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Moore, Robin James (1964) Sir Charles Wood's Indian Policy, 1853-1866. PhD thesis. SOAS University of London. DOI: https://doi.org/10.25501/SOAS.00034063

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Abstract

Sir Charles Wood's presidency of the Board of Control (1853-1855) coincided with the dawning of an age of reform. Wood's Government of India Act reformed the Indian legislature, abolished the civil patronage and provided for establishing a law commission in England. Prompted by educationalists, Wood closed Haileybury College and opened the civil service to university graduates. Advised by reformers of long Indian experience, he issued his famous education despatch. Under pressure from the Manchester school, he prosecuted public works and railways vigorouslyland pursued a pacific diplomatic policy. As Secretary of State after the mutiny (1859-1866), Wood was faced with reconstructing the foundations of British rule. Regarding the reduction and improvement of the military forces as essential to financial and military stability, he demanded retrenchments and, though opposed by his Council and by Canning, abolished the Local European army. Partly to win the support of prominent Indians, he endorsed Canning's "conciliatory" policy - the "adoption despatch", the delegation of administrative functions to landlords, and the nomination of Indian legislative councillors. Seeking to avoid friction between Indians and English settlers, and having a Whiggish regard for liberty and property, he was concerned to safeguard civil rights and customary rights to land. He consolidated Britain's 121, and preserved Indians from exploitation, by exercising fully his overriding authority. However, he failed to provide adequately for social and economic regeneration. Though he favoured extending the permanent settlement and constructing irrigation works, his failure to establish a new and elastic source of revenue led him to retard these improvements. Again, his attachment to the doctrines of laissez-faire and self-help undermined his good intentions with regard to education and railways. His policy reflects many of the strengths and weaknesses of mid-Victorian Whiggery.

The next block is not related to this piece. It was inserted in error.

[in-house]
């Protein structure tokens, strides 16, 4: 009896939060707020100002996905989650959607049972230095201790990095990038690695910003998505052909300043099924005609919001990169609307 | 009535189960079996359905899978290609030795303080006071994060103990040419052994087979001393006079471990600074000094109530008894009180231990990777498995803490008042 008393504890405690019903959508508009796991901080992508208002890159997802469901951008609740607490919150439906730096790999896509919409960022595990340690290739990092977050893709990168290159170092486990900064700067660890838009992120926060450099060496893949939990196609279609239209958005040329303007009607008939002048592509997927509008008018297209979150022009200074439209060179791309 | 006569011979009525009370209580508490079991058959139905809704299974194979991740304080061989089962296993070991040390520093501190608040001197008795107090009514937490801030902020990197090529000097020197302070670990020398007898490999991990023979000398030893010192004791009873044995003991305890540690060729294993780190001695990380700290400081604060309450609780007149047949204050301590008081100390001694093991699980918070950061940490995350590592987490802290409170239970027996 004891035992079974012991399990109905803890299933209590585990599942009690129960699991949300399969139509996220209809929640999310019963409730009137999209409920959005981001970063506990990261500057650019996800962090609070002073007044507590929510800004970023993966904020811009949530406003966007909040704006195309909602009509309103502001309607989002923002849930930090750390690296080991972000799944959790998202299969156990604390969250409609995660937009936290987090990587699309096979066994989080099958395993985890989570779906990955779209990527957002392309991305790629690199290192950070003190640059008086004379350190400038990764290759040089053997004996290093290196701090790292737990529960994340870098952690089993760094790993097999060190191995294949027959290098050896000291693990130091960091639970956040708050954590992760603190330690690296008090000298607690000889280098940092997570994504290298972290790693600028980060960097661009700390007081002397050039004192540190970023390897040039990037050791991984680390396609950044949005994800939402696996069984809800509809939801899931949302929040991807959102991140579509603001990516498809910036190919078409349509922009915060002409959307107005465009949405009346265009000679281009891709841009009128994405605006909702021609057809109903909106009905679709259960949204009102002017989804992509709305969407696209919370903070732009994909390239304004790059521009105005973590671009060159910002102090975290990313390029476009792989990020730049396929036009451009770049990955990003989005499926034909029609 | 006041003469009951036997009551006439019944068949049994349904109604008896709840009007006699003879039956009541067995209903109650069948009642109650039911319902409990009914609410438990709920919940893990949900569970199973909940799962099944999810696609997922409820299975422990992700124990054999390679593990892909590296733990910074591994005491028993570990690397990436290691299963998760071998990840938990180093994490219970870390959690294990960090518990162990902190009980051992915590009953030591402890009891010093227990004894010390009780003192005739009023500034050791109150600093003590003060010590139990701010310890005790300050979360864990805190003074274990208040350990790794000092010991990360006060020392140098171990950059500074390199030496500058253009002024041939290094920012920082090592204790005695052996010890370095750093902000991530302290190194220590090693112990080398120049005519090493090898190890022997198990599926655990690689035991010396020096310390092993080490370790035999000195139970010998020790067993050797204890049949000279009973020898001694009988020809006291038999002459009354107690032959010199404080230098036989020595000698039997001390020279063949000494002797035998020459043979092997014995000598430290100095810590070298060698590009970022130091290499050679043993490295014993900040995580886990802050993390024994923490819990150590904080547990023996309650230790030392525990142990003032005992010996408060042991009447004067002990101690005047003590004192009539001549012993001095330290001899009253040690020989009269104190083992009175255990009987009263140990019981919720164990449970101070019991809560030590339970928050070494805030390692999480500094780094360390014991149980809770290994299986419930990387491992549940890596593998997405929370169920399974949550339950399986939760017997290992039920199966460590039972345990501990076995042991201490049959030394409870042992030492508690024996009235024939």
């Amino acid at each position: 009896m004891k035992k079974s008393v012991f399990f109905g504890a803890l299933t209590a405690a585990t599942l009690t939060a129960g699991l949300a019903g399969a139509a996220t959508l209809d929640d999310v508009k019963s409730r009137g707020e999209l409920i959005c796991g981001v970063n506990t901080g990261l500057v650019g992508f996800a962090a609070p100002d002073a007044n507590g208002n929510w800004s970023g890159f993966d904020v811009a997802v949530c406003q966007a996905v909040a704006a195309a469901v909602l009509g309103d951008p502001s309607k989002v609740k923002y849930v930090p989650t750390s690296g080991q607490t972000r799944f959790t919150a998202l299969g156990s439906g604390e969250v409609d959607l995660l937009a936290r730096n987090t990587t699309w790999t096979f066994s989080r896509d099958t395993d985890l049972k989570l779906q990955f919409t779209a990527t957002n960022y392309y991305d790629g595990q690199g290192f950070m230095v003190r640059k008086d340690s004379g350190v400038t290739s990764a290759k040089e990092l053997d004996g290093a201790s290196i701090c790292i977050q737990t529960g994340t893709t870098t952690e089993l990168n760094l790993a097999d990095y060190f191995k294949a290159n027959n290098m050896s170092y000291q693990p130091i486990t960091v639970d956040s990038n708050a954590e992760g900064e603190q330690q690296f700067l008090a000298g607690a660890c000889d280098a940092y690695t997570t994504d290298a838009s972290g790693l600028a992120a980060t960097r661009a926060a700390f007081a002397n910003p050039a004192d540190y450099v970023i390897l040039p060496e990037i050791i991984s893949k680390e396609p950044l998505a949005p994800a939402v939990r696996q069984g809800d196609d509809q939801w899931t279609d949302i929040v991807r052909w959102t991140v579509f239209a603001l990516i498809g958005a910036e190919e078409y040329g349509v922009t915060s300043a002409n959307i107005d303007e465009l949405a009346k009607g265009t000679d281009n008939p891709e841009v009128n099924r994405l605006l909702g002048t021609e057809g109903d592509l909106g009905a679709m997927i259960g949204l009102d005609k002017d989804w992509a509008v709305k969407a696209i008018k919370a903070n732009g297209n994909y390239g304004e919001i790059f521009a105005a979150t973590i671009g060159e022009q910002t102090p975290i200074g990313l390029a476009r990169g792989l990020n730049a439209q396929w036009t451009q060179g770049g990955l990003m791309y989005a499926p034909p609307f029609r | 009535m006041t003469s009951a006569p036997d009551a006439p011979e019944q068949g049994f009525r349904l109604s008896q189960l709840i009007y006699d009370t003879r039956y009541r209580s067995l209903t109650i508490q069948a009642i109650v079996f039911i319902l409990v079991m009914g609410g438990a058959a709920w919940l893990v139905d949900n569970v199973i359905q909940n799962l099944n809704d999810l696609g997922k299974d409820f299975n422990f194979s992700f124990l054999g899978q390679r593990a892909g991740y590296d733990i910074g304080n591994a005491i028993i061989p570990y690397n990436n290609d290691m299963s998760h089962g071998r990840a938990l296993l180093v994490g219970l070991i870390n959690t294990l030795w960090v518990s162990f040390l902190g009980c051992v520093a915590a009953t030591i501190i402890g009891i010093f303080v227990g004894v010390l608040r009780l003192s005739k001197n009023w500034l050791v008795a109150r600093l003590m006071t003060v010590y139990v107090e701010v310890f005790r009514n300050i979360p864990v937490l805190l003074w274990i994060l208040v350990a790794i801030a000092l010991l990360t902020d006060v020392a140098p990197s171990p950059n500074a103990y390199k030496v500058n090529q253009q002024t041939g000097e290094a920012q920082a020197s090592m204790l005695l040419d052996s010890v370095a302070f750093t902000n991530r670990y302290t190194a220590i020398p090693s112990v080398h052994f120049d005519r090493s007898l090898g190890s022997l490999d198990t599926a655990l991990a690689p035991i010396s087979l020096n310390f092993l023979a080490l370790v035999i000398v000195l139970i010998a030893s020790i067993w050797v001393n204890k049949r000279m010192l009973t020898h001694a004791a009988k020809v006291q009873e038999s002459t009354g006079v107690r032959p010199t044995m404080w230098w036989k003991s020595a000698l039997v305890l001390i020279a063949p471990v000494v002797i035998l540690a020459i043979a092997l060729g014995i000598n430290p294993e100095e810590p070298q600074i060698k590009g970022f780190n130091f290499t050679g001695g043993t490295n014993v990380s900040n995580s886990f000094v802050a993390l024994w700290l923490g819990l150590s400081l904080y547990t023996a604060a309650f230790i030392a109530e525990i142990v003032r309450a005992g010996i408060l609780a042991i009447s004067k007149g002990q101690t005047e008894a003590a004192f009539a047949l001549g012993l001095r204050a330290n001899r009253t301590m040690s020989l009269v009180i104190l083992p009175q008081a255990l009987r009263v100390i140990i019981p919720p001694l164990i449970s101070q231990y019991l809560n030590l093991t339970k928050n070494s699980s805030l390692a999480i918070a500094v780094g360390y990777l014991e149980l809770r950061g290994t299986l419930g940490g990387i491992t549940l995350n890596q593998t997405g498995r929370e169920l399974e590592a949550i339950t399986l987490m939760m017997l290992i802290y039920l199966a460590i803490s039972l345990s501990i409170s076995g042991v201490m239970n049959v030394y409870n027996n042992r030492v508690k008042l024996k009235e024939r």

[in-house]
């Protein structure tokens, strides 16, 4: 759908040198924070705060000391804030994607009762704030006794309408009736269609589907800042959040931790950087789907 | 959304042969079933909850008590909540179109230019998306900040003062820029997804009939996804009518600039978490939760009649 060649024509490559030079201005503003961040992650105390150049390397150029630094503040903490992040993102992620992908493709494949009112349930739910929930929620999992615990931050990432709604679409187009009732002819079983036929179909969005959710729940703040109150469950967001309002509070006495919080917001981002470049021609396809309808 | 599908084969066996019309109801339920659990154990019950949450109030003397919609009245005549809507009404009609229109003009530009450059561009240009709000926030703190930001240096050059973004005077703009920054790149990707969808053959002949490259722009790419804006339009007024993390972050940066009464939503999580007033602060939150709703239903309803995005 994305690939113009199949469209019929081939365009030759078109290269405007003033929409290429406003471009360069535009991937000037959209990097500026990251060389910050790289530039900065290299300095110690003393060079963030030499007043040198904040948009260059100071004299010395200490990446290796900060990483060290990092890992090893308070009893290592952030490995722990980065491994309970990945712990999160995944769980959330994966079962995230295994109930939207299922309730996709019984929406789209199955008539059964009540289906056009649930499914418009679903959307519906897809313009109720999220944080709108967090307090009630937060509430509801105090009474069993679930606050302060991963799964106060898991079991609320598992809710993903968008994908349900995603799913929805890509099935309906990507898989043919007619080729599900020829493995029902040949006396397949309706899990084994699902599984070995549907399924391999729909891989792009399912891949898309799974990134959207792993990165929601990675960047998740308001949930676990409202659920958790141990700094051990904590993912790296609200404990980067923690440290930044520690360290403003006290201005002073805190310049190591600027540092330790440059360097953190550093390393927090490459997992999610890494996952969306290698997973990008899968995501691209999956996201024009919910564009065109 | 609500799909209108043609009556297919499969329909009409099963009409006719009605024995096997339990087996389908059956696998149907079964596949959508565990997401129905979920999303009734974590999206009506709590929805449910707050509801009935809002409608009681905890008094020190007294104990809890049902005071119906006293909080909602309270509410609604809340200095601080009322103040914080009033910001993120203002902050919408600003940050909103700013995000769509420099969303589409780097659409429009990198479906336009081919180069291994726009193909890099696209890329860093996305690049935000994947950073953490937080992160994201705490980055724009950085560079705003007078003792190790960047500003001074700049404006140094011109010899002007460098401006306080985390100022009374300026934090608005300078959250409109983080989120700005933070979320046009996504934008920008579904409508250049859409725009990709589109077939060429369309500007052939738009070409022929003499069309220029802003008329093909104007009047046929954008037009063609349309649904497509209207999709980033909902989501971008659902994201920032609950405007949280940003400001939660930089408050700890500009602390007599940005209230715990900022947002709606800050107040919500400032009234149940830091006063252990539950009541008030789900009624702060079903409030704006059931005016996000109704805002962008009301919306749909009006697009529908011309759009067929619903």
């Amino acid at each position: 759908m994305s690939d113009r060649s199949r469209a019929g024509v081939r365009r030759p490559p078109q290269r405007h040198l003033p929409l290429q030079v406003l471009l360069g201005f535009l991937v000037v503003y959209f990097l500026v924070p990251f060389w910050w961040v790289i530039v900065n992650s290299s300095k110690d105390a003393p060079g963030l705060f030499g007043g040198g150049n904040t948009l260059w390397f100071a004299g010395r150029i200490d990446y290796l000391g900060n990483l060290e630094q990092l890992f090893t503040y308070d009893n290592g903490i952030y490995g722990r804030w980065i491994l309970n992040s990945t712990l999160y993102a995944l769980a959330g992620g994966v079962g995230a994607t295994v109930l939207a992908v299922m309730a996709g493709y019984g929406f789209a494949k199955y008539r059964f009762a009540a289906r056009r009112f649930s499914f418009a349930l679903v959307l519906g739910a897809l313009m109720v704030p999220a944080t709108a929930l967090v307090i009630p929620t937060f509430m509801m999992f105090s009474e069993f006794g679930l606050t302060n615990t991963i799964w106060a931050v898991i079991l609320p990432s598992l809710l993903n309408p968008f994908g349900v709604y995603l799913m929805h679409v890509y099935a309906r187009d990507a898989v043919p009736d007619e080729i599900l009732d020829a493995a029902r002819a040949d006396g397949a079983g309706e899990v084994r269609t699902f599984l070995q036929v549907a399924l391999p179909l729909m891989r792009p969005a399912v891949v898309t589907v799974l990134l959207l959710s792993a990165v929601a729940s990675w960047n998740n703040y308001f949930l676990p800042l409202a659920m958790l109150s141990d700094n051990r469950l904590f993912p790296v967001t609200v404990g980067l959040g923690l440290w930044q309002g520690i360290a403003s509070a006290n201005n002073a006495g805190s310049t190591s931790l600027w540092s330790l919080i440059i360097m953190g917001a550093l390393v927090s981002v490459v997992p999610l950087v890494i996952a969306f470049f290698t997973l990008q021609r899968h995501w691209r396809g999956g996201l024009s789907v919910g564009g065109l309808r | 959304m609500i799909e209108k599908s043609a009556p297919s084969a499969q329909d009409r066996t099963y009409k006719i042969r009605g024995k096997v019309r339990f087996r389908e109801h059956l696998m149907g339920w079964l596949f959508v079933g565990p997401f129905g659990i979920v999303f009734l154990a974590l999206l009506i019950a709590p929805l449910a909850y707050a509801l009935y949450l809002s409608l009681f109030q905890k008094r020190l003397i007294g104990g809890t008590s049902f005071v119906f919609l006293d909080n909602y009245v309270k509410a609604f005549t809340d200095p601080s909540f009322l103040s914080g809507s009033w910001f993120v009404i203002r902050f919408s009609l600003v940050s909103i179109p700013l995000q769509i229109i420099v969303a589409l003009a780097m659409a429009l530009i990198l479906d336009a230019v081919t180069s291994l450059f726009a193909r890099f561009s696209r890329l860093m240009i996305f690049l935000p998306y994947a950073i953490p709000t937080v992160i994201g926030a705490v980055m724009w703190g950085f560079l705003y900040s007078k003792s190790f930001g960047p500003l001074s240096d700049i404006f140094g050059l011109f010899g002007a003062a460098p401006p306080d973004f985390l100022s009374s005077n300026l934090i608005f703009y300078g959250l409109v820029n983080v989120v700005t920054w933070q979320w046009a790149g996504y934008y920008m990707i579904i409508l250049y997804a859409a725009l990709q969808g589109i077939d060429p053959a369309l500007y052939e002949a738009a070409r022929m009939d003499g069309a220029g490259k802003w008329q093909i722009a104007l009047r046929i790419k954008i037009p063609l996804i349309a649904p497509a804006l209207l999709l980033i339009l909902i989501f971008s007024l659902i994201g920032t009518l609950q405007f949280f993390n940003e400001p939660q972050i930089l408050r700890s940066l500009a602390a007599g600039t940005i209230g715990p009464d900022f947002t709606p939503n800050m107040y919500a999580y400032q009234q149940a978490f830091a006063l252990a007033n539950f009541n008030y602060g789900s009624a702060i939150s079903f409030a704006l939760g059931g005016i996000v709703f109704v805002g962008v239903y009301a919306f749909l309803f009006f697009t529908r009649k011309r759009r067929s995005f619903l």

Item Type: Theses (PhD)
SOAS Departments & Centres: SOAS Research Theses > Proquest
DOI (Digital Object Identifier): https://doi.org/10.25501/SOAS.00034063
Date Deposited: 12 Oct 2020 17:32
URI: https://eprints.soas.ac.uk/id/eprint/34063

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